HOOD: “So how should investors think about generating higher returns and growth? In a slower-growth environment, projected equity market returns are likely to be lower. But, when thinking about the division of that growth, emerging markets will be the growth “stars,” not just for now, but for several decades to come. Estimates from the Organization for Economic Co-operation and Development (OECD) of potential GDP growth rates indicate that non-OECD countries, which represent emerging markets, will exceed the developed market aggregate over the next five to 10 years. Emerging market growth is not a ‘flash in the pan.’
That outperformance is something we are going to be living with for a long time to come. We need to think creatively about getting that emerging market growth represented in our portfolios, not just as a tactical play but as a long-term strategic play.”
AZELBY: “I agree, Michael. Investors are also facing an almost once-in-a-lifetime challenge: Interest rates are less than two percent in the West and growth is around 2%. The good news is that, with the equity market, at least in the U.S., at its highs, and emerging market equities underperforming, it seems like a good time for investors to diversify their portfolios—if you believe in selling high and buying low. Going into emerging markets on a private investment basis makes a lot of sense because you’re able to access that growth without taking on all of the correlations of the global equity markets—these return drivers.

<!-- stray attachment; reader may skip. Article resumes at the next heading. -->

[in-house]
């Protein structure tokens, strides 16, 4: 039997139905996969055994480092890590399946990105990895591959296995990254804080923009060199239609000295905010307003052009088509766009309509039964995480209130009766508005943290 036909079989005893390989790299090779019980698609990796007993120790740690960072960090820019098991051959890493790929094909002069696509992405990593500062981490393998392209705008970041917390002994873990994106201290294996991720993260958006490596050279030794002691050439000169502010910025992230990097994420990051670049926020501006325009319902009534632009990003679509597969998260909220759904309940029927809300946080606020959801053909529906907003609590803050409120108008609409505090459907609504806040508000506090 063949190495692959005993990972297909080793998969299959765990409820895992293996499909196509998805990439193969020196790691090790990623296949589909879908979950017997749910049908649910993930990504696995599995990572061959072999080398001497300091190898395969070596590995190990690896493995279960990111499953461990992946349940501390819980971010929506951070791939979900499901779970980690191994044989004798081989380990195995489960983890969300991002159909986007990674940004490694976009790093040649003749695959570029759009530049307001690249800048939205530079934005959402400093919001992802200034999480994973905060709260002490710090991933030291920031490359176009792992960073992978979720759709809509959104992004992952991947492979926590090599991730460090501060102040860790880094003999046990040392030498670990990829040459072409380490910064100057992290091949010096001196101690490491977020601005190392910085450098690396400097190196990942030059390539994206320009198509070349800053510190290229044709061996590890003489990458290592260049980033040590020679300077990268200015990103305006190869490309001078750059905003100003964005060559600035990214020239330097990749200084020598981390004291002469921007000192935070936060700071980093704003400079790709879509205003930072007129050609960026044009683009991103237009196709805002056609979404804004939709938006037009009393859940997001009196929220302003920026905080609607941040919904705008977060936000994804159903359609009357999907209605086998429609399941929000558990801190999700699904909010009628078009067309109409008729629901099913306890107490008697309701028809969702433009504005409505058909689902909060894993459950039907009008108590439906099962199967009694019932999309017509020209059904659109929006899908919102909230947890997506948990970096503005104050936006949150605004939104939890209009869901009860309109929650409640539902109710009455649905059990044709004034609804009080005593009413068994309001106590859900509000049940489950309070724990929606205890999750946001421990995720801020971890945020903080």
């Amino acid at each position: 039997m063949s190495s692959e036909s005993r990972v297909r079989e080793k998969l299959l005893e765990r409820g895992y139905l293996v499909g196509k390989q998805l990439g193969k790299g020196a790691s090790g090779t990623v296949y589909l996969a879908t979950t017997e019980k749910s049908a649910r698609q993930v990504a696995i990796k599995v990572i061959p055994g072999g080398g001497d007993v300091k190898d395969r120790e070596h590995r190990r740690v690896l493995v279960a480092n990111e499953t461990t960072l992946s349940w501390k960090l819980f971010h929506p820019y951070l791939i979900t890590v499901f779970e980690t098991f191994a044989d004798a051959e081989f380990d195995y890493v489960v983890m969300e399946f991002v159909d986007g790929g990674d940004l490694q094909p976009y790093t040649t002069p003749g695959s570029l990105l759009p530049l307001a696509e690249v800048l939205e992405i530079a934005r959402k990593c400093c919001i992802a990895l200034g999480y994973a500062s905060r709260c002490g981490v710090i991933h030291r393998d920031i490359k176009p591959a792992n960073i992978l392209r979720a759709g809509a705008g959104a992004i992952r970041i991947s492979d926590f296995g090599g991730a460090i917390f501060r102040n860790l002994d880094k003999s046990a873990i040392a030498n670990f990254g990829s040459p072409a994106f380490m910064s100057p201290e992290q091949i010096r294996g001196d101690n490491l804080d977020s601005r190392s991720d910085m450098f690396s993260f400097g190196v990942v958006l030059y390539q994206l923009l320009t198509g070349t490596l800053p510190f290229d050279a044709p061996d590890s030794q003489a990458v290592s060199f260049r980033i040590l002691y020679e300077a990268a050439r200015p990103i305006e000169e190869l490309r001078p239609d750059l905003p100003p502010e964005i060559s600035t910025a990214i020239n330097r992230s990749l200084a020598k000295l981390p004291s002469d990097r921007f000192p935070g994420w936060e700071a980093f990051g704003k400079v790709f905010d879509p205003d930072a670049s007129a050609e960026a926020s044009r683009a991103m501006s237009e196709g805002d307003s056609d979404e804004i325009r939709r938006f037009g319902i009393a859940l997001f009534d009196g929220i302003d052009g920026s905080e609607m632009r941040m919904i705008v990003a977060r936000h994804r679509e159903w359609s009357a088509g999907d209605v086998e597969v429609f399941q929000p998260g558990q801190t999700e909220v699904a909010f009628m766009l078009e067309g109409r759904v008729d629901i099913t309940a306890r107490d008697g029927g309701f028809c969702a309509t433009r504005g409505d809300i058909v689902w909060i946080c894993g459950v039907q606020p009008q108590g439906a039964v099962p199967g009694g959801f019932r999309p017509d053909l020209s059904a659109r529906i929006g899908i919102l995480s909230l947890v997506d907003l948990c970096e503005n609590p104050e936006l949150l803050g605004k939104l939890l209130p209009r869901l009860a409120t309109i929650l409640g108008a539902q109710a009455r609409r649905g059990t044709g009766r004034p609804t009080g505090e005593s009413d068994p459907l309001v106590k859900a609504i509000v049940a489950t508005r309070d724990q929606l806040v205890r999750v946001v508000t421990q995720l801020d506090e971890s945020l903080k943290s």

We’re big believers in being on the ground in those markets and looking for, in my case, real assets (whether real estate or infrastructure), and buying things that are basically a pure play on the underlying growth of those economies.
This is also why investors should look at loosening their constraints to incorporate higher allocations to private market investments such as real estate, infrastructure, and private equity.”